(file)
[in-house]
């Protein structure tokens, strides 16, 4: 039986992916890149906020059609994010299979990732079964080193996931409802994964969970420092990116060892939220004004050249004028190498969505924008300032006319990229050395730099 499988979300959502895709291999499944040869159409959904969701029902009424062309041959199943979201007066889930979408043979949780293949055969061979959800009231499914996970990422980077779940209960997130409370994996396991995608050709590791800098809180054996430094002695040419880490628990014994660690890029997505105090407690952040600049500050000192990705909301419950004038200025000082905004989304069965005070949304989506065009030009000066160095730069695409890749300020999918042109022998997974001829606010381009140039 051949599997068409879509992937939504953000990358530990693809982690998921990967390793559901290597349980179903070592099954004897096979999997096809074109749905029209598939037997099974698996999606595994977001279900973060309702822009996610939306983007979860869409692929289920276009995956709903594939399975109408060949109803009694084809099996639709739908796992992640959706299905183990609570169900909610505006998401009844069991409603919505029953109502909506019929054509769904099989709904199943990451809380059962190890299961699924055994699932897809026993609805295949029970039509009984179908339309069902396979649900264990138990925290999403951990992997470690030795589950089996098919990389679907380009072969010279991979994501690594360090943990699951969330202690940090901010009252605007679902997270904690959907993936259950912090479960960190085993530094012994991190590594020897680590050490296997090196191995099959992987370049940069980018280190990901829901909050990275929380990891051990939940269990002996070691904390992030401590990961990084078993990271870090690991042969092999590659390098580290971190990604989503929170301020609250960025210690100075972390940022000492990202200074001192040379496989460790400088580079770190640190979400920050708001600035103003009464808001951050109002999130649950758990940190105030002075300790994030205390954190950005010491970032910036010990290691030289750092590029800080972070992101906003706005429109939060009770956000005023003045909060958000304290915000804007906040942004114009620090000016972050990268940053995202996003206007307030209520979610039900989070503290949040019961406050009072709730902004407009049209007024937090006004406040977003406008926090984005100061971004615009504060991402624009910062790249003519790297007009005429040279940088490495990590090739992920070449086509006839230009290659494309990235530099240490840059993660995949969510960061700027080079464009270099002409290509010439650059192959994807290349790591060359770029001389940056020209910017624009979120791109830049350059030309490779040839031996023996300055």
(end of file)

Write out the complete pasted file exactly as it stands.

[in-house]
């Protein structure tokens, strides 16, 4: 039986992916890149906020059609994010299979990732079964080193996931409802994964969970420092990116060892939220004004050249004028190498969505924008300032006319990229050395730099 499988979300959502895709291999499944040869159409959904969701029902009424062309041959199943979201007066889930979408043979949780293949055969061979959800009231499914996970990422980077779940209960997130409370994996396991995608050709590791800098809180054996430094002695040419880490628990014994660690890029997505105090407690952040600049500050000192990705909301419950004038200025000082905004989304069965005070949304989506065009030009000066160095730069695409890749300020999918042109022998997974001829606010381009140039 051949599997068409879509992937939504953000990358530990693809982690998921990967390793559901290597349980179903070592099954004897096979999997096809074109749905029209598939037997099974698996999606595994977001279900973060309702822009996610939306983007979860869409692929289920276009995956709903594939399975109408060949109803009694084809099996639709739908796992992640959706299905183990609570169900909610505006998401009844069991409603919505029953109502909506019929054509769904099989709904199943990451809380059962190890299961699924055994699932897809026993609805295949029970039509009984179908339309069902396979649900264990138990925290999403951990992997470690030795589950089996098919990389679907380009072969010279991979994501690594360090943990699951969330202690940090901010009252605007679902997270904690959907993936259950912090479960960190085993530094012994991190590594020897680590050490296997090196191995099959992987370049940069980018280190990901829901909050990275929380990891051990939940269990002996070691904390992030401590990961990084078993990271870090690991042969092999590659390098580290971190990604989503929170301020609250960025210690100075972390940022000492990202200074001192040379496989460790400088580079770190640190979400920050708001600035103003009464808001951050109002999130649950758990940190105030002075300790994030205390954190950005010491970032910036010990290691030289750092590029800080972070992101906003706005429109939060009770956000005023003045909060958000304290915000804007906040942004114009620090000016972050990268940053995202996003206007307030209520979610039900989070503290949040019961406050009072709730902004407009049209007024937090006004406040977003406008926090984005100061971004615009504060991402624009910062790249003519790297007009005429040279940088490495990590090739992920070449086509006839230009290659494309990235530099240490840059993660995949969510960061700027080079464009270099002409290509010439650059192959994807290349790591060359770029001389940056020209910017624009979120791109830049350059030309490779040839031996023996300055």